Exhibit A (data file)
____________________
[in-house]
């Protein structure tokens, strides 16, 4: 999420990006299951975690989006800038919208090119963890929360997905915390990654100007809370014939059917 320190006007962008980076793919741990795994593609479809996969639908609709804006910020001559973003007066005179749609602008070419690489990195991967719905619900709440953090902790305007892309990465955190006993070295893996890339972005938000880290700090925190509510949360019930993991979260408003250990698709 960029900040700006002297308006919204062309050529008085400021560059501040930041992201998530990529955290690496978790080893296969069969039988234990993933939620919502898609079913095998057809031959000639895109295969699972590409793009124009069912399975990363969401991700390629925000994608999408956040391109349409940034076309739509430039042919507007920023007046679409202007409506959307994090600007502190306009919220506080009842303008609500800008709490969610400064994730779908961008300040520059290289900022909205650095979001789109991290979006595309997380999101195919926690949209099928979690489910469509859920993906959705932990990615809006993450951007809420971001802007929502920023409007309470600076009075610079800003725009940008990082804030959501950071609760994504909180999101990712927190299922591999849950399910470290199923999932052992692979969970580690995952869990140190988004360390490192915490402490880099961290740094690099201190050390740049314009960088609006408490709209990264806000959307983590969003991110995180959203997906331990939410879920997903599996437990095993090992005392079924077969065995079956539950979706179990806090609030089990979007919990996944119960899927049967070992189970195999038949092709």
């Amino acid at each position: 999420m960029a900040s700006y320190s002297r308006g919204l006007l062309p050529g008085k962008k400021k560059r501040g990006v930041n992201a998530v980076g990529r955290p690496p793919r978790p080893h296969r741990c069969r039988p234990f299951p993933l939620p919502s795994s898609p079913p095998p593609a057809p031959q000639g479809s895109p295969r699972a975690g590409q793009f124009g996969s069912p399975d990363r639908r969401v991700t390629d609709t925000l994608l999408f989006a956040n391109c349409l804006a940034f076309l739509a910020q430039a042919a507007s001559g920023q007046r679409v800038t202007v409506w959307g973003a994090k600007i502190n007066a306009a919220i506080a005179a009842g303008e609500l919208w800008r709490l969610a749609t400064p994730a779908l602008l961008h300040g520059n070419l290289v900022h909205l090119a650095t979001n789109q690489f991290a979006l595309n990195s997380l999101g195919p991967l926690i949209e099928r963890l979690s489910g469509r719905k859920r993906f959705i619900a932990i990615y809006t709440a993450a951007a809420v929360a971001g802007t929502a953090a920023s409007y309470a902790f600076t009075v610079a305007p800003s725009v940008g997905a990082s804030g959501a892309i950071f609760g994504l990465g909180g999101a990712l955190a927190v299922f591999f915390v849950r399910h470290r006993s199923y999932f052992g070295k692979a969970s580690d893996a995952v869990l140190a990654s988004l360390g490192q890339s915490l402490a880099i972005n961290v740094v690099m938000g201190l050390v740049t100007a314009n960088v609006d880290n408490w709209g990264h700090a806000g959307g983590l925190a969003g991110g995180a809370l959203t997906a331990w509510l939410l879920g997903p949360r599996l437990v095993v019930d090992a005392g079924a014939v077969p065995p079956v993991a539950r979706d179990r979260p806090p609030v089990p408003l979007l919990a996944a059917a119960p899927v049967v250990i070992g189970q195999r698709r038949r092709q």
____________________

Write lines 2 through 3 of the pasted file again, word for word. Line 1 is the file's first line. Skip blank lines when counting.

């Protein structure tokens, strides 16, 4: 999420990006299951975690989006800038919208090119963890929360997905915390990654100007809370014939059917 320190006007962008980076793919741990795994593609479809996969639908609709804006910020001559973003007066005179749609602008070419690489990195991967719905619900709440953090902790305007892309990465955190006993070295893996890339972005938000880290700090925190509510949360019930993991979260408003250990698709 960029900040700006002297308006919204062309050529008085400021560059501040930041992201998530990529955290690496978790080893296969069969039988234990993933939620919502898609079913095998057809031959000639895109295969699972590409793009124009069912399975990363969401991700390629925000994608999408956040391109349409940034076309739509430039042919507007920023007046679409202007409506959307994090600007502190306009919220506080009842303008609500800008709490969610400064994730779908961008300040520059290289900022909205650095979001789109991290979006595309997380999101195919926690949209099928979690489910469509859920993906959705932990990615809006993450951007809420971001802007929502920023409007309470600076009075610079800003725009940008990082804030959501950071609760994504909180999101990712927190299922591999849950399910470290199923999932052992692979969970580690995952869990140190988004360390490192915490402490880099961290740094690099201190050390740049314009960088609006408490709209990264806000959307983590969003991110995180959203997906331990939410879920997903599996437990095993090992005392079924077969065995079956539950979706179990806090609030089990979007919990996944119960899927049967070992189970195999038949092709």
């Amino acid at each position: 999420m960029a900040s700006y320190s002297r308006g919204l006007l062309p050529g008085k962008k400021k560059r501040g990006v930041n992201a998530v980076g990529r955290p690496p793919r978790p080893h296969r741990c069969r039988p234990f299951p993933l939620p919502s795994s898609p079913p095998p593609a057809p031959q000639g479809s895109p295969r699972a975690g590409q793009f124009g996969s069912p399975d990363r639908r969401v991700t390629d609709t925000l994608l999408f989006a956040n391109c349409l804006a940034f076309l739509a910020q430039a042919a507007s001559g920023q007046r679409v800038t202007v409506w959307g973003a994090k600007i502190n007066a306009a919220i506080a005179a009842g303008e609500l919208w800008r709490l969610a749609t400064p994730a779908l602008l961008h300040g520059n070419l290289v900022h909205l090119a650095t979001n789109q690489f991290a979006l595309n990195s997380l999101g195919p991967l926690i949209e099928r963890l979690s489910g469509r719905k859920r993906f959705i619900a932990i990615y809006t709440a993450a951007a809420v929360a971001g802007t929502a953090a920023s409007y309470a902790f600076t009075v610079a305007p800003s725009v940008g997905a990082s804030g959501a892309i950071f609760g994504l990465g909180g999101a990712l955190a927190v299922f591999f915390v849950r399910h470290r006993s199923y999932f052992g070295k692979a969970s580690d893996a995952v869990l140190a990654s988004l360390g490192q890339s915490l402490a880099i972005n961290v740094v690099m938000g201190l050390v740049t100007a314009n960088v609006d880290n408490w709209g990264h700090a806000g959307g983590l925190a969003g991110g995180a809370l959203t997906a331990w509510l939410l879920g997903p949360r599996l437990v095993v019930d090992a005392g079924a014939v077969p065995p079956v993991a539950r979706d179990r979260p806090p609030v089990p408003l979007l919990a996944a059917a119960p899927v049967v250990i070992g189970q195999r698709r038949r092709q």